2009.06.17 It's a sad situation

Written by David Green.

By DAVID GREEN

It’s such a sad thing to realize at 10 p.m. on a Monday that I never got around to writing a By The Way column. So sad.

It was a very busy weekend and I was gone away much more than I was home. I meant to get to it Sunday afternoon, but that didn’t happen. Then it just slipped my mind during a busy Monday.

So I wrote one tonight and I was so thoroughly bored by it that I refuse to use it. The Deli just closed up, meaning that it’s now midnight and the situation is now even sadder.

I wandered to the back office and looked at the archive book from 20 years ago and saw a headline reading, “My pillow is ruined.”

Here are the details:

“Life just hasn’t been the same since Rosanna threw up on my pillow.

I don’t have much to back up that statement, other than a sore neck from the scrawny substitute headrest I’m using, but I thought it made an interesting opening.”

June 14, 1989, when there were kids throwing up in the house.

If it wasn’t throw-up, it was baseball cards. They were gaining importance in our house that summer.

“In my opinion, baseball cards are right up there with the other big addictions and vices in life, such as chewing tobacco and nose-picking. Once a kid gets that first taste, it’s all over.

I don’t know what came first—Ben’s discovery of baseball cards or his realization that he could make money helping me address papers on Tuesday nights. The two are very closely related. I remember the time I left him home to play baseball instead of telling him the papers were back from the printer. Boy, did I ever hear about that one. I had to run out and buy him a pack to get him off my case.

Besides the financial drain, I tire of Ben pouncing on any house guest who comes in: You want to see my baseball cards?

Before there’s time for an answer, the guest is involved in helping him arrange his collection in reverse alphabetical order, by position played and color of hat.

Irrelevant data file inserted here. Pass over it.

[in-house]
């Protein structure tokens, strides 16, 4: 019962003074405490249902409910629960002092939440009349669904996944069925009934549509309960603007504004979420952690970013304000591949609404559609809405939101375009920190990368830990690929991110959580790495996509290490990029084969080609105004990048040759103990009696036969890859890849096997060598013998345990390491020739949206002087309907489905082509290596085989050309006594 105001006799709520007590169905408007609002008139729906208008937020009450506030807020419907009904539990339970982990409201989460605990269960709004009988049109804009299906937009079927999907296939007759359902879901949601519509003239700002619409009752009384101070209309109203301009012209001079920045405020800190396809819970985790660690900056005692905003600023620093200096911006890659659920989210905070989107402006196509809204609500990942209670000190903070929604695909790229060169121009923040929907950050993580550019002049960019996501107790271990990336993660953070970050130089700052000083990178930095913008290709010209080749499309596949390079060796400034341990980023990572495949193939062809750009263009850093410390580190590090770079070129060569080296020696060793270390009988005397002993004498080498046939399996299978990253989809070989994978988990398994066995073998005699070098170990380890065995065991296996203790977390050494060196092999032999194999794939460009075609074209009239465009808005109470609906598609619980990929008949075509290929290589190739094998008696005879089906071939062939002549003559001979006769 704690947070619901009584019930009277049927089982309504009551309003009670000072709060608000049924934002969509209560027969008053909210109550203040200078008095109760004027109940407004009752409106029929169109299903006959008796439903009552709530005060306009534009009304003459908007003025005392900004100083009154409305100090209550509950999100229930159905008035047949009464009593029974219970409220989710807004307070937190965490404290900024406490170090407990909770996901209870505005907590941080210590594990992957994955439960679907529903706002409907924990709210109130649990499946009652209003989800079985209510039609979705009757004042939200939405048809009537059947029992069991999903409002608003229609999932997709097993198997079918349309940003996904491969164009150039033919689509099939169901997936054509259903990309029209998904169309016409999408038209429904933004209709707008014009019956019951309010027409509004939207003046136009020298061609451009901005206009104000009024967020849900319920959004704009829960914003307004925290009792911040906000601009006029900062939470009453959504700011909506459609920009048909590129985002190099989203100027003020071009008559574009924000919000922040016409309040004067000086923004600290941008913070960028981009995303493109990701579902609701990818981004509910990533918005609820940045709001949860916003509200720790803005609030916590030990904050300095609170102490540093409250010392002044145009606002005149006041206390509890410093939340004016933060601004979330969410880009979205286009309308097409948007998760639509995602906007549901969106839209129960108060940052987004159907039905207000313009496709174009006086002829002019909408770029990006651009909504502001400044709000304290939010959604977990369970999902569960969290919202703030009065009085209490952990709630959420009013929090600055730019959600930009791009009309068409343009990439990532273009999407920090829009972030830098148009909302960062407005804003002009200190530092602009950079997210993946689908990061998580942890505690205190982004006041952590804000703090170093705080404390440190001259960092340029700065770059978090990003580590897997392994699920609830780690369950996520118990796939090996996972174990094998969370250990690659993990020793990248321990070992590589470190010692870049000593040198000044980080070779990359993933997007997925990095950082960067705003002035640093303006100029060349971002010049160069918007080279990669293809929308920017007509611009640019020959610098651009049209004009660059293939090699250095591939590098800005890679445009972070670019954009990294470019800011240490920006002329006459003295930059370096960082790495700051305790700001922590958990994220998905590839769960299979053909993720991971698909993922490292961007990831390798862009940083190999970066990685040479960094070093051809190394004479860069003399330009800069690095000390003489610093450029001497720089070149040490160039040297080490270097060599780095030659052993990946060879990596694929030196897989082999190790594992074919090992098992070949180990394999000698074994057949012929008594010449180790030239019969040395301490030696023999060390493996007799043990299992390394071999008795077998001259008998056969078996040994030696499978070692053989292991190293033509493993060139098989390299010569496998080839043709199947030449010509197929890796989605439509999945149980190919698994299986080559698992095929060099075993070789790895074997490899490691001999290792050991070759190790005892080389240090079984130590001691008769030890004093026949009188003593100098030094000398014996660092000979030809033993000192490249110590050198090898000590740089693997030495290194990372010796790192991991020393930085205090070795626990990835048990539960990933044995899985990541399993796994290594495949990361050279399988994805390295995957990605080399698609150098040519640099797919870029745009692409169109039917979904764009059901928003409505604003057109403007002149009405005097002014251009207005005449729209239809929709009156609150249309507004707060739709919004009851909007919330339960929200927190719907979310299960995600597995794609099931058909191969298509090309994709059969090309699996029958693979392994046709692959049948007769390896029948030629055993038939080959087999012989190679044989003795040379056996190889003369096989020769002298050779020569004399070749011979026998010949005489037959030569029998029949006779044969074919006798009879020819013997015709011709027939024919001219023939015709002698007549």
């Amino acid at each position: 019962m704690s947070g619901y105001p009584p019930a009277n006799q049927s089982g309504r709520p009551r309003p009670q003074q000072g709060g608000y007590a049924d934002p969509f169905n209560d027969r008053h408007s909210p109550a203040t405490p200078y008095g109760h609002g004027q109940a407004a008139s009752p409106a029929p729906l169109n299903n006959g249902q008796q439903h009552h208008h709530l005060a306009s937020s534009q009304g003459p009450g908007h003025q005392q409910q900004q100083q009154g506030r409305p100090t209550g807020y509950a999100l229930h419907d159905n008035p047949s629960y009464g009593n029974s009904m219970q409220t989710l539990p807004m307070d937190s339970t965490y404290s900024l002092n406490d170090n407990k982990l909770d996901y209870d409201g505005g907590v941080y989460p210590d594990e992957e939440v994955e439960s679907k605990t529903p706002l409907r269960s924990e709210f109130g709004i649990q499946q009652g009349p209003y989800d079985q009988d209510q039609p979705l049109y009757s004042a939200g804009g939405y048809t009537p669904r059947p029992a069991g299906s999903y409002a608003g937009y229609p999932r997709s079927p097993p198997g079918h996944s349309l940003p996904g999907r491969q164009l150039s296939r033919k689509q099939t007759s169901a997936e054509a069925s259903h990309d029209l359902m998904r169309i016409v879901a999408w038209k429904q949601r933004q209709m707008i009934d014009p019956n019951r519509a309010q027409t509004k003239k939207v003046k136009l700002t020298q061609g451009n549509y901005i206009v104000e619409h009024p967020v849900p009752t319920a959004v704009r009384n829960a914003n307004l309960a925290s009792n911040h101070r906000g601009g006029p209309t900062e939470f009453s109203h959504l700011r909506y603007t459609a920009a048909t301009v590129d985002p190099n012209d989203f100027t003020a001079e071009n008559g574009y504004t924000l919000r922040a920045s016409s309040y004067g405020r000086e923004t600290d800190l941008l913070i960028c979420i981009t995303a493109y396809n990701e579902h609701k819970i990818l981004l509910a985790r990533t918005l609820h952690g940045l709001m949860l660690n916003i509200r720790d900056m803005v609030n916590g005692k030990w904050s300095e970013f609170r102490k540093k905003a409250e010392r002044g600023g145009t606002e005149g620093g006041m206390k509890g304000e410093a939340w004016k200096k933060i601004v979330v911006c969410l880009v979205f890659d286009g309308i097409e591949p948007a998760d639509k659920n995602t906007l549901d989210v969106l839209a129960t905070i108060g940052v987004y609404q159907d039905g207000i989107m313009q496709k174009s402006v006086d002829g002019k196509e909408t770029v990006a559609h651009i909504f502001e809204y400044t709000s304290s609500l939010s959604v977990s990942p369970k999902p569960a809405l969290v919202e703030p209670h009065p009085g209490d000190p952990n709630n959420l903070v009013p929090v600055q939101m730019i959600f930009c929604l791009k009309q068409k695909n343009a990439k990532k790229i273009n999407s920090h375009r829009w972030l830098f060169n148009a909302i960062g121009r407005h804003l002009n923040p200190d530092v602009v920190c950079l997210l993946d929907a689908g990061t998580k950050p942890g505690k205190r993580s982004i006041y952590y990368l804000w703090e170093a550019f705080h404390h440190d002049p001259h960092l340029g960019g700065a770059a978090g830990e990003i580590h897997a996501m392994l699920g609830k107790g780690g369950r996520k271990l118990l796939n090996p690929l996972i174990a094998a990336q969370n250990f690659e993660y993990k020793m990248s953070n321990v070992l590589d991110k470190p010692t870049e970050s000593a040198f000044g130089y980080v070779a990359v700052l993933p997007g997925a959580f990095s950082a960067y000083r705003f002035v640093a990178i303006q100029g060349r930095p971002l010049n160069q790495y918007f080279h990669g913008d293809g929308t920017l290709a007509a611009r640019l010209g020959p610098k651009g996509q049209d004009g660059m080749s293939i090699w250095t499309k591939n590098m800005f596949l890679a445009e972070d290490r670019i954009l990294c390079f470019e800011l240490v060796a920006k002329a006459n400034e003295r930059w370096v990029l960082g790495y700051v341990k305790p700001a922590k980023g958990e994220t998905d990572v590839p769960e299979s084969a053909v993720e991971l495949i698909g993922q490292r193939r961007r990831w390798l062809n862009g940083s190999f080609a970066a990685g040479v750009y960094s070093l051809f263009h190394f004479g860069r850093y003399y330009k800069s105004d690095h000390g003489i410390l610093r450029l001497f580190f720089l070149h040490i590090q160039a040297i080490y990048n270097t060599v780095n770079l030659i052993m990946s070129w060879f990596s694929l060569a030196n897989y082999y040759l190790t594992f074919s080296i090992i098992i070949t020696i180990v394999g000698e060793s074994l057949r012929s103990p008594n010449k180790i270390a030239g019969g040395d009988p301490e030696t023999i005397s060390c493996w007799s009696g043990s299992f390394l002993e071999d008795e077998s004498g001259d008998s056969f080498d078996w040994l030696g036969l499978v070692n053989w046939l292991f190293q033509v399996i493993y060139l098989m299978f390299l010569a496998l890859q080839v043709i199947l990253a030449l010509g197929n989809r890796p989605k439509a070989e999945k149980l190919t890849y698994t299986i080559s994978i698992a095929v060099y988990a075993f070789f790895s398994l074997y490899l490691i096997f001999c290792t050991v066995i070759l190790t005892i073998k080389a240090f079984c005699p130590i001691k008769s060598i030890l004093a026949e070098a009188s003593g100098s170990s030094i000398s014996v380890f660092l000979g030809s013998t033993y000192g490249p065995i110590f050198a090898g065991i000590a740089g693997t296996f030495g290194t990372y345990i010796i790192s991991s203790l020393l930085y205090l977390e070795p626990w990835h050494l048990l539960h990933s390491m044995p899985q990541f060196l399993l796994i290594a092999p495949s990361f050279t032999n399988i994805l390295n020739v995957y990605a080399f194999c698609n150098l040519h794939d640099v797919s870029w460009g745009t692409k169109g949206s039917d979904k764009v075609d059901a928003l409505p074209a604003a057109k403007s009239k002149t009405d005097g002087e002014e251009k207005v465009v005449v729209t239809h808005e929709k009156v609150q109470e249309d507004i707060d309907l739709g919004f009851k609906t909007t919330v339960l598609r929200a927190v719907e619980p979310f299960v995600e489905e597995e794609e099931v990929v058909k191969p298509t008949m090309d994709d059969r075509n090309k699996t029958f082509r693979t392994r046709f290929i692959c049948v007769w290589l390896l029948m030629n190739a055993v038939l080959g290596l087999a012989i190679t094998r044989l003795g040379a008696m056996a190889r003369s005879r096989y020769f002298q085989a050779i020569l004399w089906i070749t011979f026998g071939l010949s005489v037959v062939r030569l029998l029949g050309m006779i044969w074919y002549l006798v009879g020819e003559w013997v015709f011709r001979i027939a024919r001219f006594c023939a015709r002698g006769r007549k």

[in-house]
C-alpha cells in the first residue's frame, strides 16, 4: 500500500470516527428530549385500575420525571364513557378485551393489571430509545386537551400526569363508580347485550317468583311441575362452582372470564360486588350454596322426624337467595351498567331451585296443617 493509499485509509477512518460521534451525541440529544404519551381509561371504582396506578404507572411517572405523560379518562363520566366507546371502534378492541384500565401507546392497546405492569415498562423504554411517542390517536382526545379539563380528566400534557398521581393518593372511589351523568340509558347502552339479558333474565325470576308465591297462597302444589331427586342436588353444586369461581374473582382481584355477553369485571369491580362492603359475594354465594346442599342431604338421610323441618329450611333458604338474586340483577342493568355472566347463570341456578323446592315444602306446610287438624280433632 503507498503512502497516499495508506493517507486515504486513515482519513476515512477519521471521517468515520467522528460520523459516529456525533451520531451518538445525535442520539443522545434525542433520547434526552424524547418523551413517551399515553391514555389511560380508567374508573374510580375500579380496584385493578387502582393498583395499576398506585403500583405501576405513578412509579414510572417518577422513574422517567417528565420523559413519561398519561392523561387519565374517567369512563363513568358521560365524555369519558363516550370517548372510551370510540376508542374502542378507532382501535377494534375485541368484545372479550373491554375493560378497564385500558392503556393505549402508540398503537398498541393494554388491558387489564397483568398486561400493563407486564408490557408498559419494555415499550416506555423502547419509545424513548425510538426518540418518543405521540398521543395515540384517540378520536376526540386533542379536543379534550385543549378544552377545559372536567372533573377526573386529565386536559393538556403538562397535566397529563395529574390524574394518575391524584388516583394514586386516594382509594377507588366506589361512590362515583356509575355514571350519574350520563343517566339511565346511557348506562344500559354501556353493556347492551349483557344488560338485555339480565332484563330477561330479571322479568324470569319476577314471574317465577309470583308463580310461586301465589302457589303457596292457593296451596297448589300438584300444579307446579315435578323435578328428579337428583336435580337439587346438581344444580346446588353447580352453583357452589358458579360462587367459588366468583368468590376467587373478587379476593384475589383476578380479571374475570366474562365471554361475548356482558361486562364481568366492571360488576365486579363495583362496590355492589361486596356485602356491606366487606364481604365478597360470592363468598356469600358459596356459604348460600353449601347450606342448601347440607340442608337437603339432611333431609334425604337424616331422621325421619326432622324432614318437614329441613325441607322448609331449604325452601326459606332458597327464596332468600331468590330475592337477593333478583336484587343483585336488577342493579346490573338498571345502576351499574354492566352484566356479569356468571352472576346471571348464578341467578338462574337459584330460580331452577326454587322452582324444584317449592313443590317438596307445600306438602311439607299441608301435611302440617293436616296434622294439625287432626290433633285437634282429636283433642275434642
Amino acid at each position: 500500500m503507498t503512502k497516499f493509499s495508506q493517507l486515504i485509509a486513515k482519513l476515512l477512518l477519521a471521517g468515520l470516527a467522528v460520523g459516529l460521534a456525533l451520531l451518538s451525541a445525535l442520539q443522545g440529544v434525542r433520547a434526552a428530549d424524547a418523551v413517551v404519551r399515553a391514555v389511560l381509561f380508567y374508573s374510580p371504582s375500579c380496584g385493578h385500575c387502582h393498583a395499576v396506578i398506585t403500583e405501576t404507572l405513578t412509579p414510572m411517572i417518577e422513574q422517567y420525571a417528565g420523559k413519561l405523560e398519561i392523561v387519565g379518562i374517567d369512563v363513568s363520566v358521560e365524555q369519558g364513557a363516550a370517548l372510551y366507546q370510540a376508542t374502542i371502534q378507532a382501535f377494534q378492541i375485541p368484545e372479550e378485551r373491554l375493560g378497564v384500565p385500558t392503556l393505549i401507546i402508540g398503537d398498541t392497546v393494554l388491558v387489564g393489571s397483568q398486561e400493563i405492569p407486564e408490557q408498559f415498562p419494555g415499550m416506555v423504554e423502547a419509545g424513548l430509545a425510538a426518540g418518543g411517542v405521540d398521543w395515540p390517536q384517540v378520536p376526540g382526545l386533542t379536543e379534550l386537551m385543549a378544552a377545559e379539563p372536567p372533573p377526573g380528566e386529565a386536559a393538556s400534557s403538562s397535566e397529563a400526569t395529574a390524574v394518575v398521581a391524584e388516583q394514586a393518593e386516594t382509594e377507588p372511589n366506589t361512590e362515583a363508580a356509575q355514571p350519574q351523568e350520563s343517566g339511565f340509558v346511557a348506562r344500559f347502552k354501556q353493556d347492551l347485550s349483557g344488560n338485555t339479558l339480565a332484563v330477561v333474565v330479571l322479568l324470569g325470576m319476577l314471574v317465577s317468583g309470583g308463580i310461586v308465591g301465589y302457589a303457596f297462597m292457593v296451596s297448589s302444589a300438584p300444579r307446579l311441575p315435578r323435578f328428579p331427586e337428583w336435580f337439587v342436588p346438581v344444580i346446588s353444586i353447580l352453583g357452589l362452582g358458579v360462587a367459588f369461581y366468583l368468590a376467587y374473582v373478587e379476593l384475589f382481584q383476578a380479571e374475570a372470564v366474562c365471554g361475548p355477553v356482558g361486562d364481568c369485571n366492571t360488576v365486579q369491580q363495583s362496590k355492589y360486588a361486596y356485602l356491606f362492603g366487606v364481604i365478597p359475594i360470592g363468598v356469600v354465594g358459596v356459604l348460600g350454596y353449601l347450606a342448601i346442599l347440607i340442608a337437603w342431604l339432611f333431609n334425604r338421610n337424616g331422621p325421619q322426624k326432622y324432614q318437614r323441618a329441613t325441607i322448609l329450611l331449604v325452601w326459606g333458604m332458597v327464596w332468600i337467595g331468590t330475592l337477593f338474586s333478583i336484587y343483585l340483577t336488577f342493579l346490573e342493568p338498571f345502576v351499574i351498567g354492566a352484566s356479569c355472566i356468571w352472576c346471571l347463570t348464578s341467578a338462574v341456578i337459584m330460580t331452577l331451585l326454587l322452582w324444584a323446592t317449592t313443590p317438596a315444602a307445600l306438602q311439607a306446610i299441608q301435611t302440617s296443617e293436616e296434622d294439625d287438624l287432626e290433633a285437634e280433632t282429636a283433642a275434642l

There’s only one thing that might save him from the evil of cards, and that’s fishing. He thinks a baseball card might make a heck of a muskie lure. That’s no worse than his famous zucchini lure of last summer.”

In the summer of 1989, Ben was six years old, Rosie was four and Maddie had reached six months. Column writing came easier. I could ask a question, wait for an answer and start writing.

“I popped the big question to Rosanna recently: What do you want to be when you grow up?

She had a ready answer: Go to the park all by myself.

It’s easy to see what’s important in her life. Ben had to think a while before coming up with fireman for an answer. Too bad he didn’t know me way back when I wanted to be a fire truck. We could have made a great team.

My wife says that when she grows up, she would like to be able to eat chocolate without having the caffeine affect a nursing baby. It’s easy to see what’s important in Colleen’s life, too.

For the baby herself, she’s reached that stage where everything goes into the mouth, from grass to rubber snakes and toy bats. And why not? She sits there watching us stuff things into our mouths at least three times a day. Looks like fun.”

And so it went in 1989. I noticed this morning we have three toothbrushes in the holder again. That’s because the baby, Maddie, was here for a brief visit before going away again as she often does these days.